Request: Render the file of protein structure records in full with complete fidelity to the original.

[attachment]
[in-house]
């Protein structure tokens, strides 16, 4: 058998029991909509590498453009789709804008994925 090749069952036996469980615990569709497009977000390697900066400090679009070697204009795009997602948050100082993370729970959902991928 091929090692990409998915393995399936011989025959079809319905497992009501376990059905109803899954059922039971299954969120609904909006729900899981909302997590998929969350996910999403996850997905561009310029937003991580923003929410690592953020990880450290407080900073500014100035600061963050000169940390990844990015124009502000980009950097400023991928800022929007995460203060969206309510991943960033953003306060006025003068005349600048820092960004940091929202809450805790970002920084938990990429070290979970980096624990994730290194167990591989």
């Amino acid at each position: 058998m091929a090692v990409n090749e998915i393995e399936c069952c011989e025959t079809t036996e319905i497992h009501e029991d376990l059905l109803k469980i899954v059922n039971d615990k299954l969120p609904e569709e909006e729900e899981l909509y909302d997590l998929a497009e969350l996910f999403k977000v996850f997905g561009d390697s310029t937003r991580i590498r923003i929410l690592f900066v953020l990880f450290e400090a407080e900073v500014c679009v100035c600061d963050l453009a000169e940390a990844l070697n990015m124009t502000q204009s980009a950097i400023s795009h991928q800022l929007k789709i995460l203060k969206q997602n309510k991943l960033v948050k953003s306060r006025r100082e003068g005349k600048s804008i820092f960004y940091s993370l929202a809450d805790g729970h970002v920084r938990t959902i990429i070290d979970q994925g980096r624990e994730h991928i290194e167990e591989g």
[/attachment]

[in-house]
């Protein structure tokens, strides 16, 4: 058998029991909509590498453009789709804008994925 090749069952036996469980615990569709497009977000390697900066400090679009070697204009795009997602948050100082993370729970959902991928 091929090692990409998915393995399936011989025959079809319905497992009501376990059905109803899954059922039971299954969120609904909006729900899981909302997590998929969350996910999403996850997905561009310029937003991580923003929410690592953020990880450290407080900073500014100035600061963050000169940390990844990015124009502000980009950097400023991928800022929007995460203060969206309510991943960033953003306060006025003068005349600048820092960004940091929202809450805790970002920084938990990429070290979970980096624990994730290194167990591989």
């Amino acid at each position: 058998m091929a090692v990409n090749e998915i393995e399936c069952c011989e025959t079809t036996e319905i497992h009501e029991d376990l059905l109803k469980i899954v059922n039971d615990k299954l969120p609904e569709e909006e729900e899981l909509y909302d997590l998929a497009e969350l996910f999403k977000v996850f997905g561009d390697s310029t937003r991580i590498r923003i929410l690592f900066v953020l990880f450290e400090a407080e900073v500014c679009v100035c600061d963050l453009a000169e940390a990844l070697n990015m124009t502000q204009s980009a950097i400023s795009h991928q800022l929007k789709i995460l203060k969206q997602n309510k991943l960033v948050k953003s306060r006025r100082e003068g005349k600048s804008i820092f960004y940091s993370l929202a809450d805790g729970h970002v920084r938990t959902i990429i070290d979970q994925g980096r624990e994730h991928i290194e167990e591989g």